The other thing that the place has a lot of is very high grade, high quality marble. You can see all this marble right now in hotel lobbies and so on in Jakarta. And I believe in some parts of East Timor you have entire mountains of marble.

So there's yet another thing. Gambling of course - you could always operate a casino or two in East Timor.

Also as a sovereign country, East Timor can generate cash in ways that it currently can't. For example, it could possibly reserve some satellite space. Another thing it could do is to sell fishing rights. There are quite a few options.

CRIBB: Coffee is touted as a 30 million US dollar income earner for East Timor, a quarter of its current estimated funding by Indonesia.

Loss of the Jakarta money, 120 million dollars by most estimates, will be a major concern for any new East Timor government.

Pro-Independence spokesman and Nobel Peace Prize winner Jose Ramos Horta has said East Timor will need up to 200 million dollars a year in foreign aid for five years.

But replacing aid with direct foreign investment will not easy.

HOGARTH: I don't see any quick move from foreign investors to rush in and get involved.

CRIBB: Rob Hogarth, partner at KPMG and President of the Australia Indonesia Business Council.

The Indonesian Chamber of Commerce and Industry tried in vain to put together groups to explore opportunities, particularly in mining.

Investment beyond the funds pumped in by the Indonesian government has been virtually non existent.

Mr Hogarth says security, and how business will be funded, are important considerations.

HOGARTH: I would expect that in the first few years at least most projects will have to be funded by some form of aid. Of course the big exception to that is oil that's known to be in the Timor gap area. And it's understood that East Timor will continue Indonesia's approach to the cooperation arrangements with Australia in respect of those areas

CRIBB: Mr Hogarth says security will be the first concern of foreign investors before they look seriously at East Timor.

HOGARTH: Hopefully that can be fixed pretty quickly. Then I think foreign investors will be looking at what the new government's attitude would be to foreign investment.

Both the leaders have expressed a view that they would have a very open foreign investment regime, so that should be okay. Then once that's established, it's just a matter of the economics of business. And being such an impoverished economy, that's going to be difficult, I would imagine.

CRIBB: East Timor is no Singapore or Hong Kong, but it does share many of the same features of the South Pacific micro states, such as Vanuatu, Fiji, and Solomon Islands.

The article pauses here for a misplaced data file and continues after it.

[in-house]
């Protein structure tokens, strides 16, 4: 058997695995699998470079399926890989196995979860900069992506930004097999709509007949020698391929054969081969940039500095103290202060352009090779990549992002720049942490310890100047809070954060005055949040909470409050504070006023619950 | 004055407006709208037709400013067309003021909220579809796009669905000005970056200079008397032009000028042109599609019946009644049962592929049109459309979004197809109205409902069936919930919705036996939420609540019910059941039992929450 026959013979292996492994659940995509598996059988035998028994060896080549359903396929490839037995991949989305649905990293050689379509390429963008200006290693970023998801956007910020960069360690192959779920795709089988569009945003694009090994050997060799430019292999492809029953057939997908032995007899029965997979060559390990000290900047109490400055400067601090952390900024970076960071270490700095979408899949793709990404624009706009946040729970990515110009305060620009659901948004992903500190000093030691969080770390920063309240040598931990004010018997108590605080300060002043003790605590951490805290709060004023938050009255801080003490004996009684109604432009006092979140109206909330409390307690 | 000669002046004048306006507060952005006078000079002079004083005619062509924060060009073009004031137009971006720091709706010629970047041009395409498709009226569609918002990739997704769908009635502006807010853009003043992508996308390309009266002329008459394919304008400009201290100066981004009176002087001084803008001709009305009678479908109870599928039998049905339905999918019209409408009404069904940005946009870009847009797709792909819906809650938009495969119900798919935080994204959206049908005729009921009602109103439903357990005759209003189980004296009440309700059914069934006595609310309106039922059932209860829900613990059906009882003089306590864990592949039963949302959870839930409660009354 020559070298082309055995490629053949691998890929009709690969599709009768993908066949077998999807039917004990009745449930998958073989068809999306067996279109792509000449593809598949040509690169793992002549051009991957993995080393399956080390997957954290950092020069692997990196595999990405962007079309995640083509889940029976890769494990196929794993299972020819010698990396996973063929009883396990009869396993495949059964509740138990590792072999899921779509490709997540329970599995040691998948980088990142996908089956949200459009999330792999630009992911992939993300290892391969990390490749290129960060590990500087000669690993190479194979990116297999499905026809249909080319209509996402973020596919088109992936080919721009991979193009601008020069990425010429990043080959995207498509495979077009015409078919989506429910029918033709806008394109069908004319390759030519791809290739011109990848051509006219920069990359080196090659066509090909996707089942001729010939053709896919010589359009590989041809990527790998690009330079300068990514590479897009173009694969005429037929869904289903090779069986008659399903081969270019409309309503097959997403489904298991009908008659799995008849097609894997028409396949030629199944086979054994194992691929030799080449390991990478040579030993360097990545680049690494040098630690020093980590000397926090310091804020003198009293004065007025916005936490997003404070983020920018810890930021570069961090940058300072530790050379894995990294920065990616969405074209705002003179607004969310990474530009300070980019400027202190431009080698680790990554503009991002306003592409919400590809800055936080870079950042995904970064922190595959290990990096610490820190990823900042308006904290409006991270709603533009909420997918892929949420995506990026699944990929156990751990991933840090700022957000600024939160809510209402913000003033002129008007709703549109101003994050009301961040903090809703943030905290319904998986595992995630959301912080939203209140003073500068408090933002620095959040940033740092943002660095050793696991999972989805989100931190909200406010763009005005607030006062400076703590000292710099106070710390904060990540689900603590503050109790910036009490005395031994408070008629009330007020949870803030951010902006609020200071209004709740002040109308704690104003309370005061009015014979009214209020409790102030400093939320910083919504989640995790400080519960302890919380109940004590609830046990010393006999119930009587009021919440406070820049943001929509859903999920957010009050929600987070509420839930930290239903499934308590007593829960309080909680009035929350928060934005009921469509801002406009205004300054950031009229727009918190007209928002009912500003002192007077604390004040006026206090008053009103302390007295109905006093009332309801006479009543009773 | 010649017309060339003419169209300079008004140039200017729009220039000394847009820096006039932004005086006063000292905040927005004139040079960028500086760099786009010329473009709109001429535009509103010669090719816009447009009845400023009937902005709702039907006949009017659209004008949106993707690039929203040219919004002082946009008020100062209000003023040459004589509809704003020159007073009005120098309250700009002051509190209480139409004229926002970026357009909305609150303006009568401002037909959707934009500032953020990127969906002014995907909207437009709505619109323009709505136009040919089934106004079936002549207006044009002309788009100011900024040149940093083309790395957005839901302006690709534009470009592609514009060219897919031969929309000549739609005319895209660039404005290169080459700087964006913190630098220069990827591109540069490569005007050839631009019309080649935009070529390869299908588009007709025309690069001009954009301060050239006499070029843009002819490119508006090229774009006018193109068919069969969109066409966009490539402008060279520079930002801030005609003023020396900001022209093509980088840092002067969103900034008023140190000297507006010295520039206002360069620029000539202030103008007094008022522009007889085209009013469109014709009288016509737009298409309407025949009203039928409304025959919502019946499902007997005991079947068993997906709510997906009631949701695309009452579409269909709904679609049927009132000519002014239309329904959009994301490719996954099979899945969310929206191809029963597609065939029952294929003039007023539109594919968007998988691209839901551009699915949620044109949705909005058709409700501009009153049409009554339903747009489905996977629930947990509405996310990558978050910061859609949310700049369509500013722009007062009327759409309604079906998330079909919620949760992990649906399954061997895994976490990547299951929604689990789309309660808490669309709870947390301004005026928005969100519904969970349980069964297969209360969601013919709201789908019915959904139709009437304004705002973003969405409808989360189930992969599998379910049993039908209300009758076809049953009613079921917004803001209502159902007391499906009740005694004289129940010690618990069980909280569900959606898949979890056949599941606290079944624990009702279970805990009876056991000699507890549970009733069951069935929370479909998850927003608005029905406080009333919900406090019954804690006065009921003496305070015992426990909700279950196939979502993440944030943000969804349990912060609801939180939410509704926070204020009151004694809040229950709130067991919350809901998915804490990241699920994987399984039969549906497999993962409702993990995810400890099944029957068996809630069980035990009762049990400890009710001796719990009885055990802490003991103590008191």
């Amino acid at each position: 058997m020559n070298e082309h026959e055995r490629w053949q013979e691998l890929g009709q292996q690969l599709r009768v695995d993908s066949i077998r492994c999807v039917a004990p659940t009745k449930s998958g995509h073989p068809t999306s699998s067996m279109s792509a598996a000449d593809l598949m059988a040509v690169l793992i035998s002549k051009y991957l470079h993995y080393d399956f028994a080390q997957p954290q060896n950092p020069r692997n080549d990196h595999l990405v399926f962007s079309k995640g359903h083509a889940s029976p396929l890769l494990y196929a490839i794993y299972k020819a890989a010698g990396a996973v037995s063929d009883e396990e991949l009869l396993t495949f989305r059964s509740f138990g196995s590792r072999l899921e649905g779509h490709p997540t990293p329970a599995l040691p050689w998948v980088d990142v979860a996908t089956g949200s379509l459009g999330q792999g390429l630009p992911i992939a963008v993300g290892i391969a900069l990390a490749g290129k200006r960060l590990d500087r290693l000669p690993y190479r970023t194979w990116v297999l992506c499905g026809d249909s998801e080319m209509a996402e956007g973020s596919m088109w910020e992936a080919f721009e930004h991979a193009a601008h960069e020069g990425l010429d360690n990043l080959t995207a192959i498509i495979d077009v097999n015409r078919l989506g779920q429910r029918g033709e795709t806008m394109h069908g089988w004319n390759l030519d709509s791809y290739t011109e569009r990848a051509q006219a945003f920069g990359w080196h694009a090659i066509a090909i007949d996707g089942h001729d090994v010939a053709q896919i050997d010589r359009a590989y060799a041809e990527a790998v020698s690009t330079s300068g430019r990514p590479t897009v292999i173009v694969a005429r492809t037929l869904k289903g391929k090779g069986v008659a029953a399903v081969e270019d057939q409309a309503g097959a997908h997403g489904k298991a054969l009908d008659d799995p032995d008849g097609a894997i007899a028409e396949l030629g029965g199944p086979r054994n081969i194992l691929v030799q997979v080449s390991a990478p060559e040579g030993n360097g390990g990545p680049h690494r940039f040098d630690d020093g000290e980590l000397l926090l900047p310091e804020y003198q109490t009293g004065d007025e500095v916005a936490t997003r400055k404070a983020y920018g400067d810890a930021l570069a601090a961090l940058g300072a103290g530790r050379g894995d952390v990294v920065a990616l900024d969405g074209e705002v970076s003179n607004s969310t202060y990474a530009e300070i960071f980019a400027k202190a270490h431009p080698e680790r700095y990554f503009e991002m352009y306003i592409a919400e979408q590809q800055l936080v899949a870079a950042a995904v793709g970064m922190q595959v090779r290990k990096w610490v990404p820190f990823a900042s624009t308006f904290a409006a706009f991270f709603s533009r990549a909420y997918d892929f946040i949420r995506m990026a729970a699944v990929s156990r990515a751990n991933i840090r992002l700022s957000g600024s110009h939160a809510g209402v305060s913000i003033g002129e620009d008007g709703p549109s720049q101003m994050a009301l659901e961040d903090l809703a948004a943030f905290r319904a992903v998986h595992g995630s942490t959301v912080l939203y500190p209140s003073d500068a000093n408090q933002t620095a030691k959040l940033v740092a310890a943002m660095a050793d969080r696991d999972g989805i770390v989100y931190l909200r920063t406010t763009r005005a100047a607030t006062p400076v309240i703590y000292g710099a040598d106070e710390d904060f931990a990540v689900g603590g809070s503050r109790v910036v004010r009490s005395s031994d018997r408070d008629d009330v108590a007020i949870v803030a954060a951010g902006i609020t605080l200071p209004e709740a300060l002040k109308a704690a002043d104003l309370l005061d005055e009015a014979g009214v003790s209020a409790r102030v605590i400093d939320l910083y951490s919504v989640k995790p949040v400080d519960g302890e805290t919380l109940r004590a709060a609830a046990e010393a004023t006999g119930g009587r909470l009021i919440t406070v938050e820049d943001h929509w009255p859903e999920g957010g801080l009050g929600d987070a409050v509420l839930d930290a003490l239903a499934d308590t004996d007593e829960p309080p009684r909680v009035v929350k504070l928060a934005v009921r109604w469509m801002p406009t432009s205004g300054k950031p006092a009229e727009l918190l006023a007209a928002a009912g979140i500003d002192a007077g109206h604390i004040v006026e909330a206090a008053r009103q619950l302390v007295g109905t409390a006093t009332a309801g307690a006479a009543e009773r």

All have limited arable land or natural resources and small populations, but they are essentially going concerns economically. Economist and author of "Asian Eclipse", Michael Backman.

BACKMAN: You know, being small doesn't mean that you can't survive. In fact, right now in the world there are something like 35 sovereign nations which have populations of less than half-a-million each. And those countries tend to out-perform larger countries. They're certainly disproportionately wealthier than many other larger countries.

So frankly, I believe that probably the best option for East Timor, if it wants to improve itself commercially and economically, is to leave Indonesia. And, as you've mentioned, a lot of the micro states in the South Pacific, they can survive, some quite successfully.

If you look at Fiji, for example. Fiji actually has about the same population and roughly the same land mass as East Timor, and yet nobody out of Canberra or anywhere argues that Fiji should be taken over by anyone, just because it's simply small.

CRIBB: An economically viable East Timor will depend on what happens after next month's referendum. Clashes between pro-independence and pro-Jakarta groups have been escalating and it will be neccessary for rivalries to be put aside.

Timorese economist Mr De Costa says it will be no bed of roses for an independent East Timor.

DE COSTA: Of course, there has to be a hard-working attitude by all the people of East Timor. And to do so we have to forgive and to accept our own mistakes in the past, sit down together, reconcile our differences, and look forward to building our democratic institutions, democratic government. And of course this won't all happen overnight.

(first broadcast on Friday 30 July 1999)

© 1999 Australian Broadcasting Corporation